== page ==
I.e, at the time Obama was born, if a pregnant 17 year old American-from-birth stepped over the line into Canada and gave birth, the kid would not have American citizenship. (Assuming his father was also under 18, or not a citizen.)

    They’d have to be legally married for that to be the case, right? If they weren’t married, the kid would have been a citizen.

    I think.

  89. 89
    Matt McIrvin says:

    @PsiFighter37: If you were a US citizen from birth, you’re a natural-born citizen, according to every non-crazy definition I’ve seen.

  90. 90
    Jebediah says:

    @Matt McIrvin:

    But his having been born in Hawaii makes the whole issue very simple, so that’s the thing people concentrate on.

    Did he ever have Sprinsteen’s “Born in The USA” blaring at any campaign rallies? That might have been fun…

  91. 91
    KIlkee says:

    @schrodinger’s cat: Except that the REALLY crazy birthers insist that she hadn’t lived in the US long enough after her 15th birthday to qualify, conflating a law dealing with naturalized citizens with natural born ones. But for fun.

  92. 92
    Patricia Kayden says:

    @MattF: Ha!

    He is the Kingmaker for Repubs. Good luck with that.

    Go Hilary!

  93. 93
    KIlkee says:

    @Mnemosyne: This, One Million Times.

  94. 94
    KIlkee says:

    @Matt McIrvin: Why would the citizenship of the father matter, or whether the marriage was valid? If the MOTHER was a citizen, she gives birth to a citizen, whether she’s married or not, whether the father is a citizen or not.

  95. 95
    KIlkee says:

    The Short Fingered Vulgarian will have to tread lightly into this. As much as he shouted about Obama’s supposed birth issues, he helped spawn one group of birthers who insist that NC requires that BOTH parents have been US-born citizens. That’s a bit of a problem for Mr. Trump, as his mother was born in Scotland. In fairness, six presidents before Obama had at least one foreign-born parent (Jackson had two) but this is the sort of thing, much like Court decisions, that has no impact whatsoever on birthers.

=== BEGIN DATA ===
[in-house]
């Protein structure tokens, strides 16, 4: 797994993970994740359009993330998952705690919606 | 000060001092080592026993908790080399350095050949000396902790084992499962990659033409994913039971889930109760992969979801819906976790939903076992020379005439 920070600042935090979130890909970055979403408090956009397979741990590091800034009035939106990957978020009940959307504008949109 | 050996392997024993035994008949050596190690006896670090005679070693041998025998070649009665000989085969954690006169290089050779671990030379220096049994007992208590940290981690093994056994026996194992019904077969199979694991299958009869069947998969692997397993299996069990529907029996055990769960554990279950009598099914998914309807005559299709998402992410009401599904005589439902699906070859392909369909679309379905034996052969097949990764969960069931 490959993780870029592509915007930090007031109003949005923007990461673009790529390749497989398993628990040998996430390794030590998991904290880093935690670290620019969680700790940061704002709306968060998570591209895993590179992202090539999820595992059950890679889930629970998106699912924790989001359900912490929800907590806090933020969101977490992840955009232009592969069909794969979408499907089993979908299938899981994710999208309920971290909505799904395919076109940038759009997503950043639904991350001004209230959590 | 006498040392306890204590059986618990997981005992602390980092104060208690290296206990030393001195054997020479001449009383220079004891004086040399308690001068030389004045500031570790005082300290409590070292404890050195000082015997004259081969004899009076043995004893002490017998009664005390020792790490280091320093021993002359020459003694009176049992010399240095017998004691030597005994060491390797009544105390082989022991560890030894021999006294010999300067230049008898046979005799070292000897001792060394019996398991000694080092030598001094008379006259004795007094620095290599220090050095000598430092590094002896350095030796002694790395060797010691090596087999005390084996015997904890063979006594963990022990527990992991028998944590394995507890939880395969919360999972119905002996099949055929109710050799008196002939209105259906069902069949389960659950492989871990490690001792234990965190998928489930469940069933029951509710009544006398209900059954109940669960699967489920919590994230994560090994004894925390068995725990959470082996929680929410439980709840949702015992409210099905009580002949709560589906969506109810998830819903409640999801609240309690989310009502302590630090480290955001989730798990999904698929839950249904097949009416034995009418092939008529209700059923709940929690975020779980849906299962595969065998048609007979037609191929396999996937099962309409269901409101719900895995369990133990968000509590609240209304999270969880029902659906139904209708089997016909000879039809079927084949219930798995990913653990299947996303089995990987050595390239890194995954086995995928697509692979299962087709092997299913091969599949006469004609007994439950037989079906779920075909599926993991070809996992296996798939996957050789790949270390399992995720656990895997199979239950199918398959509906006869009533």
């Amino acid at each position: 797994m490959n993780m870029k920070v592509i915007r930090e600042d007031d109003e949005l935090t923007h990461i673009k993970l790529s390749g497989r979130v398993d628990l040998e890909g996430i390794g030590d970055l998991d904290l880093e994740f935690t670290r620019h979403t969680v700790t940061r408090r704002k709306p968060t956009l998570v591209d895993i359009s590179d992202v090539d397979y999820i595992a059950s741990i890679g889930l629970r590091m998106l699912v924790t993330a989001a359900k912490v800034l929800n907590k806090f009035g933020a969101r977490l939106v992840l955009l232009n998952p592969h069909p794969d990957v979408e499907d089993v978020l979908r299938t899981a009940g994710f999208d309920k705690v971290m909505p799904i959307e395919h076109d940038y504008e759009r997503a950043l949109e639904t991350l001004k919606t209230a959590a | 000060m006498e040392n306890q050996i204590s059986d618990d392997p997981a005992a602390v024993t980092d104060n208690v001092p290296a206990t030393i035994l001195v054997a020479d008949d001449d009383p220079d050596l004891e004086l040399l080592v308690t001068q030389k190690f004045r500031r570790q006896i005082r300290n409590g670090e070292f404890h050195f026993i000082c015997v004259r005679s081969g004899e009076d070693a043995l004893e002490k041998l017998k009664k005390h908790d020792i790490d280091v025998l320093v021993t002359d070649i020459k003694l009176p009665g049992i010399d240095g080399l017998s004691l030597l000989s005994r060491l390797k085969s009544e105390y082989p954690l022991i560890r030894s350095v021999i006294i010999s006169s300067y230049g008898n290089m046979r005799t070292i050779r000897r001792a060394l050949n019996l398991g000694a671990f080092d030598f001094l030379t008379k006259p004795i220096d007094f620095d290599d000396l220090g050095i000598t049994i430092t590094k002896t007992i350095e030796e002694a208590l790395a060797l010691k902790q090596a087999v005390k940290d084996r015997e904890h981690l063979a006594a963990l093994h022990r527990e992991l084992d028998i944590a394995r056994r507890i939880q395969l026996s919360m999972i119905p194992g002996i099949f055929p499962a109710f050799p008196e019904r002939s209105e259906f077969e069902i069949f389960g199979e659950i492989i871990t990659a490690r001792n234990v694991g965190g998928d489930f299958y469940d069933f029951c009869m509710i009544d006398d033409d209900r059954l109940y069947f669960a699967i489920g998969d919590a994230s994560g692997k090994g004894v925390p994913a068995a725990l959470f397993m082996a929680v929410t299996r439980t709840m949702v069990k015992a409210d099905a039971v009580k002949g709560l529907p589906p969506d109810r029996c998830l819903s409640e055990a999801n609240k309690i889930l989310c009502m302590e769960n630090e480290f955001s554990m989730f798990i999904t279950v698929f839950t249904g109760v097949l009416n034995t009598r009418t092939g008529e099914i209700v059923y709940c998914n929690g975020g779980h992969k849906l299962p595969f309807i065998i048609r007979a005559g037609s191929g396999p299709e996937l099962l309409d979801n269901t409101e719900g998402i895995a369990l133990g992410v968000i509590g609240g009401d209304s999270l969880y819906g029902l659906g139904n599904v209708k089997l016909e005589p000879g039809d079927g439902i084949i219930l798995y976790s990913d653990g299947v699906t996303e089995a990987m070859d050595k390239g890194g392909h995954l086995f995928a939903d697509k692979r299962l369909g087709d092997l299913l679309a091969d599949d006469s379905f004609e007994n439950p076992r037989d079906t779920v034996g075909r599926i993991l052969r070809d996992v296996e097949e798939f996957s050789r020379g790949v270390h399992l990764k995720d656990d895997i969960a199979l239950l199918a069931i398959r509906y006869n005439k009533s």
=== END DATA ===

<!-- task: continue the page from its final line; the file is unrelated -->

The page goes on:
96. 96
    equs_personus says:

    @Randy P: I understand McCain was born in a Navy hospital in Panama, but not in the Canal Zone which was ‘US Soil’ at the time. ALso I hear there is further evidence in the LaBrea Tar Pits.

  97. 97
    John Revolta says:

    Hell people, you don’t even have to be elected at all. You can be anointed President by the Supreme Court.

  98. 98
    Epicurus says:

    @aimai: This. Some pea-brained people really struggle with the idea of dual citizenship. Here’s a clue, birthers; President Obama was born in Hawaii, after its admission to the Union. Therefore, he is ipso facto a U.S. citizen. Those who derive citizenship from (one of) their parents, are likewise, citizens at the time of their birth. What twisted definition of “natural-born” are these assholes trying to push on the rest of us? I guess they just enjoy mental masturbation. Have at it!